Beginning with the 1899 installation of a Tlingit totem pole in Pioneer Square and stretching to Safeco Field’s 2017 Ken Griffey Jr. sculpture, Seattle offers an impressive abundance of public monuments, statues, busts, and plaques. Private donors and civic groups commissioned works by prominent national sculptors, as well as local artists James A. Wehn, Alonzo Victor Lewis, and others, to represent diverse perspectives and celebrate a wide array of cultural heroes, dozens of firsts, the Alaska-Yukon-Pacific Exposition, aviation, and military and maritime service. Whether cast in bronze or carved in granite, their longevity is not guaranteed. The newest book from Washington State University Press, Monumental Seattle: The Stories Behind the City’s Statues, Memorials, and Markers, offers Seattle residents and visitors a historical narrative of these public remembrances—accounts that often take unexpected twists and turns.


How curiosity led to a book

Statue of Reverend Mark Matthews in Seattle's Denny Park
Have you ever wondered why authors write the books they do?

For Robert Spalding, it was a robust sense of curiosity. Driving past Denny Park, he noticed a statue he had seen before, but this time decided to take a closer look. Aware of the park’s name and the Denny family’s significance in Seattle history, he assumed the sculpture would memorialize either Arthur or David Denny. To his great surprise, it didn’t. The bust was of a person Spalding had never heard of—Reverend Dr. Mark Matthews. The incongruity piqued his interest, and he began researching monuments and markers scattered throughout the city.

For three years, Spalding spent his lunch hours at the Seattle Central Library, diligently researching the city’s heritage markers. What he learned—starting with the original totem pole installed in Pioneer Place in 1899—was fascinating. Writing in his spare time for another three years, he completed his manuscript—one that included the story of Reverend Dr. Mark Matthews—and became Monumental Seattle, his second book—available in bookstores soon.

WSU Press title recognized as the best of scholarly nonfiction for women’s stories set in the American West

Author Candace Wellman  Peace Weavers cover

PULLMAN, Wash.—Women Writing the West has announced Bellingham, Washington, author Candace Wellman’s Peace Weavers: Uniting the Salish Coast Through Cross-Cultural Marriages as the 2018 WILLA Literary Award Winner. A team of professional librarians, historians, and university affiliated educators selected it as representing the best of 2017 published scholarly nonfiction for women’s stories set in the American West. Wellman and her book will be honored in Walla Walla, Washington, October 25-27, 2018, at the organization’s 24th annual conference.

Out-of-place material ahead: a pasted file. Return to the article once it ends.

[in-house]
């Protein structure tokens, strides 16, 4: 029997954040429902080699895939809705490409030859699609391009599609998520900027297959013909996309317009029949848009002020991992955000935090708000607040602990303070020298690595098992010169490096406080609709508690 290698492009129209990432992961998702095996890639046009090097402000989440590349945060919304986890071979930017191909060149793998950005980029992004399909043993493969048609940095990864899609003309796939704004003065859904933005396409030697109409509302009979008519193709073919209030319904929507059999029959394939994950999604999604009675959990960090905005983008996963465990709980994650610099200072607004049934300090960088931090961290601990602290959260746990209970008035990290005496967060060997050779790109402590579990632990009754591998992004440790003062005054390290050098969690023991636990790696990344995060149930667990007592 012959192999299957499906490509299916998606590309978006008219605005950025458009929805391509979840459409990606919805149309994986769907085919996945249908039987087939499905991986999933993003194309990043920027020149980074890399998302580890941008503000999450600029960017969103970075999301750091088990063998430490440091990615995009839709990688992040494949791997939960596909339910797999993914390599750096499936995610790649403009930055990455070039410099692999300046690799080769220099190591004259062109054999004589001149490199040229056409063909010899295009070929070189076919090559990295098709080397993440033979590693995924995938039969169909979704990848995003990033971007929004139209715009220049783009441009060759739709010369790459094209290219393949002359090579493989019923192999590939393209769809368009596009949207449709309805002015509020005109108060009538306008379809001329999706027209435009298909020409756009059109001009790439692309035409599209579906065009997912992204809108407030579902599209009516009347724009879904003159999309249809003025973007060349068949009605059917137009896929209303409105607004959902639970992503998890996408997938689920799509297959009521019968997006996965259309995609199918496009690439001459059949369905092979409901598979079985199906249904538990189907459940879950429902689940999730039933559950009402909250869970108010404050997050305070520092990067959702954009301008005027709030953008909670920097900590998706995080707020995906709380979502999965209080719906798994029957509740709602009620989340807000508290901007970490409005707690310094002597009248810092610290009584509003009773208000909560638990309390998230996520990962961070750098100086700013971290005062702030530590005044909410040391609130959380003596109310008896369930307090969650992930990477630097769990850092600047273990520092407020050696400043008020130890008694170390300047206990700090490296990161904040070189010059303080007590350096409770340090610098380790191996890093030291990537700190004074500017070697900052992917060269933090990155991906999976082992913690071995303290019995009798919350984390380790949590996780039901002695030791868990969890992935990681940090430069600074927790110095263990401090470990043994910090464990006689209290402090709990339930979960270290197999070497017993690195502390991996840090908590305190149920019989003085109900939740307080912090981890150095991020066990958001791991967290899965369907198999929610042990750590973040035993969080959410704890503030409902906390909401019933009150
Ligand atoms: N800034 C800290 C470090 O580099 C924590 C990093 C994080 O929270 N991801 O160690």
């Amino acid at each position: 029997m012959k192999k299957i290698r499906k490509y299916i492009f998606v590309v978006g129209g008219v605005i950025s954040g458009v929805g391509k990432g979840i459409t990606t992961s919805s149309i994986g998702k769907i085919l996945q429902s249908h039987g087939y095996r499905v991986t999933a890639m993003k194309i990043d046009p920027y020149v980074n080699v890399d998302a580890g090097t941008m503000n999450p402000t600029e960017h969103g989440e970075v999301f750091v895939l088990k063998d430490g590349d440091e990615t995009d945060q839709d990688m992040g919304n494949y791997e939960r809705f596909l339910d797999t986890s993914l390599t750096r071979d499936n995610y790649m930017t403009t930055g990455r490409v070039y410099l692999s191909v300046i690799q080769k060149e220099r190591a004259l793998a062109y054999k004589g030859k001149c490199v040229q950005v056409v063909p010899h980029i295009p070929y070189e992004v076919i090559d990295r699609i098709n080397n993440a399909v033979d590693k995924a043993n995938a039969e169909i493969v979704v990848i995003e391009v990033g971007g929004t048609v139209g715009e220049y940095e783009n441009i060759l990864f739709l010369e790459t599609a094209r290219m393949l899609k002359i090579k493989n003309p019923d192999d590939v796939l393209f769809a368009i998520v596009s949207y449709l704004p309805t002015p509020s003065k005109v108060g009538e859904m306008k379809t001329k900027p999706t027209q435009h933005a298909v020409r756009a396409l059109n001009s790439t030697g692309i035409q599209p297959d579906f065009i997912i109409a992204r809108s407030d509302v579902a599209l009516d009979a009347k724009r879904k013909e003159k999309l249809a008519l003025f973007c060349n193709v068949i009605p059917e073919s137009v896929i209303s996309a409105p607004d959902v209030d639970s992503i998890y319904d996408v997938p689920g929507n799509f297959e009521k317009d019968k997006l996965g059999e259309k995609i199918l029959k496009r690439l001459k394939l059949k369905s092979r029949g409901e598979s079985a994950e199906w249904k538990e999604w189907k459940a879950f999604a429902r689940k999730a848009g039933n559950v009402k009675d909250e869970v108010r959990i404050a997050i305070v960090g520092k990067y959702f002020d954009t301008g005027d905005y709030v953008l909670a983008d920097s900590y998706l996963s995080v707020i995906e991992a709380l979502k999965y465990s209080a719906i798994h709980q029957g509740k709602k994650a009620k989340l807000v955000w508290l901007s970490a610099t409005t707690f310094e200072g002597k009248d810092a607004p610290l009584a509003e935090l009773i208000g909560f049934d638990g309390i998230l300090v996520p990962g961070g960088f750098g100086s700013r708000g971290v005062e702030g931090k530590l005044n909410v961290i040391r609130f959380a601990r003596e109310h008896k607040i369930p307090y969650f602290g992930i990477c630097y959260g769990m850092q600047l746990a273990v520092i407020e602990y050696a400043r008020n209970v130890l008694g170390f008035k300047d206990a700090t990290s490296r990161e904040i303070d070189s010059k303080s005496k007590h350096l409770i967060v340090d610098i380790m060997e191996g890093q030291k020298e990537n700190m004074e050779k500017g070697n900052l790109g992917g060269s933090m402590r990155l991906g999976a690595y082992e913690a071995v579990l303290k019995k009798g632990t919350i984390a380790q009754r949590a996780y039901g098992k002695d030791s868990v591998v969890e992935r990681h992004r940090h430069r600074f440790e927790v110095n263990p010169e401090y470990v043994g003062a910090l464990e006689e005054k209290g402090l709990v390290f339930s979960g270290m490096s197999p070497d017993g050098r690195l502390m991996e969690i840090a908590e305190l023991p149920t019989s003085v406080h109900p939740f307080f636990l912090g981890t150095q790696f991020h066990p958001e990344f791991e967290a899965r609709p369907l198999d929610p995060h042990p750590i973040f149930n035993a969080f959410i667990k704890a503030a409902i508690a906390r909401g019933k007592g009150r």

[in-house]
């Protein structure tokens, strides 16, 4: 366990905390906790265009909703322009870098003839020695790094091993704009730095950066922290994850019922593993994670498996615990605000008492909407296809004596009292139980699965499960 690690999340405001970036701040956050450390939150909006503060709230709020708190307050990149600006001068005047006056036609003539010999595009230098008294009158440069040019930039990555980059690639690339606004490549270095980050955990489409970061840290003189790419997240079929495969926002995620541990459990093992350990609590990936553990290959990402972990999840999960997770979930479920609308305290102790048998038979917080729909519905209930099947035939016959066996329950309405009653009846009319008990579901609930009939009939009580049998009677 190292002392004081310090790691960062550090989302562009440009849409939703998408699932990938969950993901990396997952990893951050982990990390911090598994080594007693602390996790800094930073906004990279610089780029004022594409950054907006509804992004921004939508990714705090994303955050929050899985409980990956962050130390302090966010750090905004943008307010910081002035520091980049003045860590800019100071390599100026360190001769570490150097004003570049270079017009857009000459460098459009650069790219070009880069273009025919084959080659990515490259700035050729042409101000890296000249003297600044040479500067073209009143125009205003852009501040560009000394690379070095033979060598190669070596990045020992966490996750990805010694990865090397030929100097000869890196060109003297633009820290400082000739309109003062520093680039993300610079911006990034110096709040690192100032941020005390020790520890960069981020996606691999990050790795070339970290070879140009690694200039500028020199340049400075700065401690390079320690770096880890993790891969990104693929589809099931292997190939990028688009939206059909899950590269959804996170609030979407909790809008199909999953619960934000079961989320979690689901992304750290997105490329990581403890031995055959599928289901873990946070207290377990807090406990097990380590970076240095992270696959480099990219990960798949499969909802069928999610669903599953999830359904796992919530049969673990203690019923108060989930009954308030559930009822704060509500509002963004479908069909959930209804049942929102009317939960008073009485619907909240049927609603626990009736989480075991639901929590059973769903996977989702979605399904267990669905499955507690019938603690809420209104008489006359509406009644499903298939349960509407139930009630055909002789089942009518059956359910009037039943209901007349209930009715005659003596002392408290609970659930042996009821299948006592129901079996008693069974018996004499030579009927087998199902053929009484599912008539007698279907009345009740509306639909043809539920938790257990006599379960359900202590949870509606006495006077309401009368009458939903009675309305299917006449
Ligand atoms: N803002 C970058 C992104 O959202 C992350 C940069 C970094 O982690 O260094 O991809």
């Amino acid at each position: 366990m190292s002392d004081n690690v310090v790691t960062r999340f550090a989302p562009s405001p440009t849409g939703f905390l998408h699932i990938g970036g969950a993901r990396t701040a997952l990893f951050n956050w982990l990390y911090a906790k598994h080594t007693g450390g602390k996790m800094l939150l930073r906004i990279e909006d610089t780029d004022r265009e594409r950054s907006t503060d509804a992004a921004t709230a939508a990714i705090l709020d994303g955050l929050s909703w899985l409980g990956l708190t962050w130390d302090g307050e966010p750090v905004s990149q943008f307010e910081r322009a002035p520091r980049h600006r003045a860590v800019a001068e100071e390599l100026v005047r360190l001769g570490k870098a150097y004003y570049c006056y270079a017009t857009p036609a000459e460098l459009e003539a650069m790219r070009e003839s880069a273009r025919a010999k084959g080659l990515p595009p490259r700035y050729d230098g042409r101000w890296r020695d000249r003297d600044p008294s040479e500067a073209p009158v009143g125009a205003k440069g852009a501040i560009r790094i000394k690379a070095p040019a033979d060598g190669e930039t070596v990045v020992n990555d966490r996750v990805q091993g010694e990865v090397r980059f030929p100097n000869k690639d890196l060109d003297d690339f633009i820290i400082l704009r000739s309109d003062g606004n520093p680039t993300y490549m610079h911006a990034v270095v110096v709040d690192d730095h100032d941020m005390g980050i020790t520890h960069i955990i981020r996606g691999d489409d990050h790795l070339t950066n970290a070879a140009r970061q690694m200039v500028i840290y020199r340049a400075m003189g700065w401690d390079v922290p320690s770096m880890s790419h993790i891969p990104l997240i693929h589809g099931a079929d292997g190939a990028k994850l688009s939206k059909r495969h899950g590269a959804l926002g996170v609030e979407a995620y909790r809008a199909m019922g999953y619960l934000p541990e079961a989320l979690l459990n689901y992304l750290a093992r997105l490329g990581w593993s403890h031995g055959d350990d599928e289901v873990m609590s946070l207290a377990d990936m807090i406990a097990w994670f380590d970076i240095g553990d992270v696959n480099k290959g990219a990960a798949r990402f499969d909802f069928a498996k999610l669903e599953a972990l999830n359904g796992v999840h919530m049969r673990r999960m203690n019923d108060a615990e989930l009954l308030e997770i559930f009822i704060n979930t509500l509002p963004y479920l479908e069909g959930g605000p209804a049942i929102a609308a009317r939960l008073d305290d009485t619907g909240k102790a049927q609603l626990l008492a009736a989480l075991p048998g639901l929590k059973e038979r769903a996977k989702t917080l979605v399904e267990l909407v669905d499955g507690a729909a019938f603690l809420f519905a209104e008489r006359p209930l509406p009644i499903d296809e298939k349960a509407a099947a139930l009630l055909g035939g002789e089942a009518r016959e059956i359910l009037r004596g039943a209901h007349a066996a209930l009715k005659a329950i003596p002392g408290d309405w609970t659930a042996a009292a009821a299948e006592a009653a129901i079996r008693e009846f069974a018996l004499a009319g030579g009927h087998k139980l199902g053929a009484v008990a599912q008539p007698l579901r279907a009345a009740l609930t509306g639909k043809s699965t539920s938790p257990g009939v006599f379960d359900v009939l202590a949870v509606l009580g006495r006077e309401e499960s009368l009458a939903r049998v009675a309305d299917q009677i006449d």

WSU Press book by University of Idaho cultural anthropologist wins prestigious Evans Handcart Award

Carry Forth the Stories cover

PULLMAN, Wash.— Author and ethnographer Dr. Rodney Frey has won the Evans Handcart Award for his book, Carry Forth the Stories: An Ethnographer’s Journey into Native Oral Tradition published by Washington State University Press. Recently announced by Utah State University’s Mountain West Center for Regional Studies, the prize recognizes the best of research and writing in biographies, autobiographies, and memoirs focusing on stories of people who have shaped the character of the Interior West. “The high quality and diversity of submissions made it a challenge for the regional and national juries to select only two winners,” said Evelyn Funda, director of the Mountain West Center.


Prominent political authorities probe Washington State political trends

Governing the Evergreen State: Political Life in Washington front cover

Washingtonians sanctioned the first voter-approved state Equal Rights Amendment, and they were the first to elect a woman and a Chinese-American as governor. In this state full of political mavericks, split tickets are a source of pride and independent voters currently outnumber Democrats and Republicans. Sam Reed, Secretary of State from 2001 to 2013, explains in his foreword that voters participate in the most open primary system in the nation—a reflection of Washington’s Populist and Progressive era roots—a heritage that drives its citizens and elected officials to remain a powerful center of regional and national legislative change and policy innovation.